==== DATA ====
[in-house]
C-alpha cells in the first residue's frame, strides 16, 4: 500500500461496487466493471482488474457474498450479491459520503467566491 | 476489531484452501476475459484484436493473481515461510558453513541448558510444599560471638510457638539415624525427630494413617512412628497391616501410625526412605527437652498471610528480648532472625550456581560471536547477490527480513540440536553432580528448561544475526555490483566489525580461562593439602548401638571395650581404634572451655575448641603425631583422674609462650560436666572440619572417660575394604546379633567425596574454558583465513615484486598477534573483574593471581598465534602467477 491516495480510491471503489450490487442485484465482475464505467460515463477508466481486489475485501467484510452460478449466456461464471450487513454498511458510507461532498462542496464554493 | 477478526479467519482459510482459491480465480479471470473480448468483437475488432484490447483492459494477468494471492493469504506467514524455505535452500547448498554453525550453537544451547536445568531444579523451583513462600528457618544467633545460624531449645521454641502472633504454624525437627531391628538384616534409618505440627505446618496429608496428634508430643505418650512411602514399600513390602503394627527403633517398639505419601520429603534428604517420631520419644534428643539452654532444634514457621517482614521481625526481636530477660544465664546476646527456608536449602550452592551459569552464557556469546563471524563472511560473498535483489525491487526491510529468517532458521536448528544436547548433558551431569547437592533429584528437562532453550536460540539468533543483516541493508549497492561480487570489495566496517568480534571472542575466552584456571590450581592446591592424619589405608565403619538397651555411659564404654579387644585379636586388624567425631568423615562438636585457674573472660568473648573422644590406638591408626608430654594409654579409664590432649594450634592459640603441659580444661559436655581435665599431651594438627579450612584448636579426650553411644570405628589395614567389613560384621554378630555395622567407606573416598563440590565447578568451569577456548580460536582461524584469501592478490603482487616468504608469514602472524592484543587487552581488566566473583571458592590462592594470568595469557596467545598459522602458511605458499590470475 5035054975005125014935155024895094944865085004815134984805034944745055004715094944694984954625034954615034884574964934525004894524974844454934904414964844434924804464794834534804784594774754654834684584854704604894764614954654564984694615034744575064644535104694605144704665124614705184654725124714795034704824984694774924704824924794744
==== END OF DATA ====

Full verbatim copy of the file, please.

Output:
[in-house]
C-alpha cells in the first residue's frame, strides 16, 4: 500500500461496487466493471482488474457474498450479491459520503467566491 | 476489531484452501476475459484484436493473481515461510558453513541448558510444599560471638510457638539415624525427630494413617512412628497391616501410625526412605527437652498471610528480648532472625550456581560471536547477490527480513540440536553432580528448561544475526555490483566489525580461562593439602548401638571395650581404634572451655575448641603425631583422674609462650560436666572440619572417660575394604546379633567425596574454558583465513615484486598477534573483574593471581598465534602467477 491516495480510491471503489450490487442485484465482475464505467460515463477508466481486489475485501467484510452460478449466456461464471450487513454498511458510507461532498462542496464554493 | 477478526479467519482459510482459491480465480479471470473480448468483437475488432484490447483492459494477468494471492493469504506467514524455505535452500547448498554453525550453537544451547536445568531444579523451583513462600528457618544467633545460624531449645521454641502472633504454624525437627531391628538384616534409618505440627505446618496429608496428634508430643505418650512411602514399600513390602503394627527403633517398639505419601520429603534428604517420631520419644534428643539452654532444634514457621517482614521481625526481636530477660544465664546476646527456608536449602550452592551459569552464557556469546563471524563472511560473498535483489525491487526491510529468517532458521536448528544436547548433558551431569547437592533429584528437562532453550536460540539468533543483516541493508549497492561480487570489495566496517568480534571472542575466552584456571590450581592446591592424619589405608565403619538397651555411659564404654579387644585379636586388624567425631568423615562438636585457674573472660568473648573422644590406638591408626608430654594409654579409664590432649594450634592459640603441659580444661559436655581435665599431651594438627579450612584448636579426650553411644570405628589395614567389613560384621554378630555395622567407606573416598563440590565447578568451569577456548580460536582461524584469501592478490603482487616468504608469514602472524592484543587487552581488566566473583571458592590462592594470568595469557596467545598459522602458511605458499590470475 5035054975005125014935155024895094944865085004815134984805034944745055004715094944694984954625034954615034884574964934525004894524974844454934904414964844434924804464794834534804784594774754654834684584854704604894764614954654564984694615034744575064644535104694605144704665124614705184654725124714795034704824984694774924704824924794744